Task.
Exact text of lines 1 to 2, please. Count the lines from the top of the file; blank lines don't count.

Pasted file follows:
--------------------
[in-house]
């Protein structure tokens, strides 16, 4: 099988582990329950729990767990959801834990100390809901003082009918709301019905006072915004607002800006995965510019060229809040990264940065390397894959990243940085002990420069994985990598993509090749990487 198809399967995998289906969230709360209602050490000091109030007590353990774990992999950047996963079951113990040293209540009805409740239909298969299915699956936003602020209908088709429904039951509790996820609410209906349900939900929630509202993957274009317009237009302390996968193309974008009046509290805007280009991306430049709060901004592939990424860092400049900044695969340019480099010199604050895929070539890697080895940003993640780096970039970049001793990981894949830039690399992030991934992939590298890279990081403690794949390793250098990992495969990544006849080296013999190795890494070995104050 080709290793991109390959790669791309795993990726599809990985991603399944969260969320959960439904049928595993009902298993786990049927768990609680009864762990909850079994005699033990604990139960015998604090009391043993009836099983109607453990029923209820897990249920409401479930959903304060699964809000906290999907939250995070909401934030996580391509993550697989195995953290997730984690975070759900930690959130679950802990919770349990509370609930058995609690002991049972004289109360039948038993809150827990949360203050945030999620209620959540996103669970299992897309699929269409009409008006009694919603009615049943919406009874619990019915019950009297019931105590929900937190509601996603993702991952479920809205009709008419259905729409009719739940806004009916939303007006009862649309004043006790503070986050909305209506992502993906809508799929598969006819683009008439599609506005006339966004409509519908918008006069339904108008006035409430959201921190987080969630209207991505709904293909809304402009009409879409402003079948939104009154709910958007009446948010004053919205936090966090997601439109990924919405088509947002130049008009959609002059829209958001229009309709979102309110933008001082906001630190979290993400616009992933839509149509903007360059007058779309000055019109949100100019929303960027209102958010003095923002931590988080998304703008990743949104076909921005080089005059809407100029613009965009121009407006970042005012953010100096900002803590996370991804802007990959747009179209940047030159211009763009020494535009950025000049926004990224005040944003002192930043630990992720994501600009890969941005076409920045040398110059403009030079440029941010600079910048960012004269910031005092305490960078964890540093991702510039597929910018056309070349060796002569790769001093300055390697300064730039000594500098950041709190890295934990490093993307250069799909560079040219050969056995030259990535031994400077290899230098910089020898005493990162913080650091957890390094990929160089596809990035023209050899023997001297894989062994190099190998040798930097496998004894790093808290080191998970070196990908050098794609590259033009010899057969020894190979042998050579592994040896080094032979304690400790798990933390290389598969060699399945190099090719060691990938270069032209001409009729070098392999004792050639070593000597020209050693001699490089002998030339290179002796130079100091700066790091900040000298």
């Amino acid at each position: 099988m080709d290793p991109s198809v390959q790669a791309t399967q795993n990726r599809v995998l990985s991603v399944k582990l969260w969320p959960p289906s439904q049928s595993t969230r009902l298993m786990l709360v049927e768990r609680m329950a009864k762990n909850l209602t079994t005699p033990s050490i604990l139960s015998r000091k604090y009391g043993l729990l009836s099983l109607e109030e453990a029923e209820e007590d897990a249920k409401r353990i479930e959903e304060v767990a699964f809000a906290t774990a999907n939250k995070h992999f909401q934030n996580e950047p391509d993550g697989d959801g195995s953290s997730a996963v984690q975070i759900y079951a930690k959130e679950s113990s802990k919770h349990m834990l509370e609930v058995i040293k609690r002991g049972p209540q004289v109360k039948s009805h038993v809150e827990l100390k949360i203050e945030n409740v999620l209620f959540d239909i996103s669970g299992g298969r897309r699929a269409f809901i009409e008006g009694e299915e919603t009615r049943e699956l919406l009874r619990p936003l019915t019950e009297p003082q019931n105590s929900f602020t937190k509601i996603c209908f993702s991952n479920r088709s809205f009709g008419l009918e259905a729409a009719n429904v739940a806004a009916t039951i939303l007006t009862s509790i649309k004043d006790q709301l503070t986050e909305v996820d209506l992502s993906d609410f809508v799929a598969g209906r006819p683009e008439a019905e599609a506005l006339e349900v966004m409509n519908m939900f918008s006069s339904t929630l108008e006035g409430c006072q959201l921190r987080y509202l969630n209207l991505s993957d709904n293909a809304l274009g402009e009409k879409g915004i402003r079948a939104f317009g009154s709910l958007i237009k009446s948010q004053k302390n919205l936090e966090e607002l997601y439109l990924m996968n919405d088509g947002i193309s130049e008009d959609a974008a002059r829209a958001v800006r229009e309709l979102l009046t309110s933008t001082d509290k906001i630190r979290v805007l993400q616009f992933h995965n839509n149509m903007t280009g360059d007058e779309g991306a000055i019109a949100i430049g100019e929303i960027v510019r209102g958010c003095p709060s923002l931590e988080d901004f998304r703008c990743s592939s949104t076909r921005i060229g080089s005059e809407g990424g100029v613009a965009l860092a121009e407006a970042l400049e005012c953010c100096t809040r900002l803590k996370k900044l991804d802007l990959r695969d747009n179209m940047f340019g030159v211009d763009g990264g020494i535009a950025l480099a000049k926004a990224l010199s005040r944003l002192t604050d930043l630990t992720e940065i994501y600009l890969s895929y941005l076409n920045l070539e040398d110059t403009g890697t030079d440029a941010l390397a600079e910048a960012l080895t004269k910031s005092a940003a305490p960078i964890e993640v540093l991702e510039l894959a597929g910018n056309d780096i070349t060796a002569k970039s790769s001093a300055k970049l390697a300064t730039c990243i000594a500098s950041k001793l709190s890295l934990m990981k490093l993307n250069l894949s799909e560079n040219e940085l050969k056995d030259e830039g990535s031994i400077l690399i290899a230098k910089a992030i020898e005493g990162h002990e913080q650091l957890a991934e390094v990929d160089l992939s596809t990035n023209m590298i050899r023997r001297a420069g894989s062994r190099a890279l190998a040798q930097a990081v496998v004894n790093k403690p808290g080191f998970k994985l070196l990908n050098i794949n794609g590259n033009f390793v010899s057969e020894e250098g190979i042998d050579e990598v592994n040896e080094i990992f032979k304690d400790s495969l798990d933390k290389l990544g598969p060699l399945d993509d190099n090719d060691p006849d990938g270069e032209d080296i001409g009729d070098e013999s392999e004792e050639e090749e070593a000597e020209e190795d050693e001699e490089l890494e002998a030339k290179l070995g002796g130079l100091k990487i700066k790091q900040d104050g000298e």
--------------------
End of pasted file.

[in-house]
């Protein structure tokens, strides 16, 4: 099988582990329950729990767990959801834990100390809901003082009918709301019905006072915004607002800006995965510019060229809040990264940065390397894959990243940085002990420069994985990598993509090749990487 198809399967995998289906969230709360209602050490000091109030007590353990774990992999950047996963079951113990040293209540009805409740239909298969299915699956936003602020209908088709429904039951509790996820609410209906349900939900929630509202993957274009317009237009302390996968193309974008009046509290805007280009991306430049709060901004592939990424860092400049900044695969340019480099010199604050895929070539890697080895940003993640780096970039970049001793990981894949830039690399992030991934992939590298890279990081403690794949390793250098990992495969990544006849080296013999190795890494070995104050 080709290793991109390959790669791309795993990726599809990985991603399944969260969320959960439904049928595993009902298993786990049927768990609680009864762990909850079994005699033990604990139960015998604090009391043993009836099983109607453990029923209820897990249920409401479930959903304060699964809000906290999907939250995070909401934030996580391509993550697989195995953290997730984690975070759900930690959130679950802990919770349990509370609930058995609690002991049972004289109360039948038993809150827990949360203050945030999620209620959540996103669970299992897309699929269409009409008006009694919603009615049943919406009874619990019915019950009297019931105590929900937190509601996603993702991952479920809205009709008419259905729409009719739940806004009916939303007006009862649309004043006790503070986050909305209506992502993906809508799929598969006819683009008439599609506005006339966004409509519908918008006069339904108008006035409430959201921190987080969630209207991505709904293909809304402009009409879409402003079948939104009154709910958007009446948010004053919205936090966090997601439109990924919405088509947002130049008009959609002059829209958001229009309709979102309110933008001082906001630190979290993400616009992933839509149509903007360059007058779309000055019109949100100019929303960027209102958010003095923002931590988080998304703008990743949104076909921005080089005059809407100029613009965009121009407006970042005012953010100096900002803590996370991804802007990959747009179209940047030159211009763009020494535009950025000049926004990224005040944003002192930043630990992720994501600009890969941005076409920045040398110059403009030079440029941010600079910048960012004269910031005092305490960078964890540093991702510039597929910018056309070349060796002569790769001093300055390697300064730039000594500098950041709190890295934990490093993307250069799909560079040219050969056995030259990535031994400077290899230098910089020898005493990162913080650091957890390094990929160089596809990035023209050899023997001297894989062994190099190998040798930097496998004894790093808290080191998970070196990908050098794609590259033009010899057969020894190979042998050579592994040896080094032979304690400790798990933390290389598969060699399945190099090719060691990938270069032209001409009729070098392999004792050639070593000597020209050693001699490089002998030339290179002796130079100091700066790091900040000298």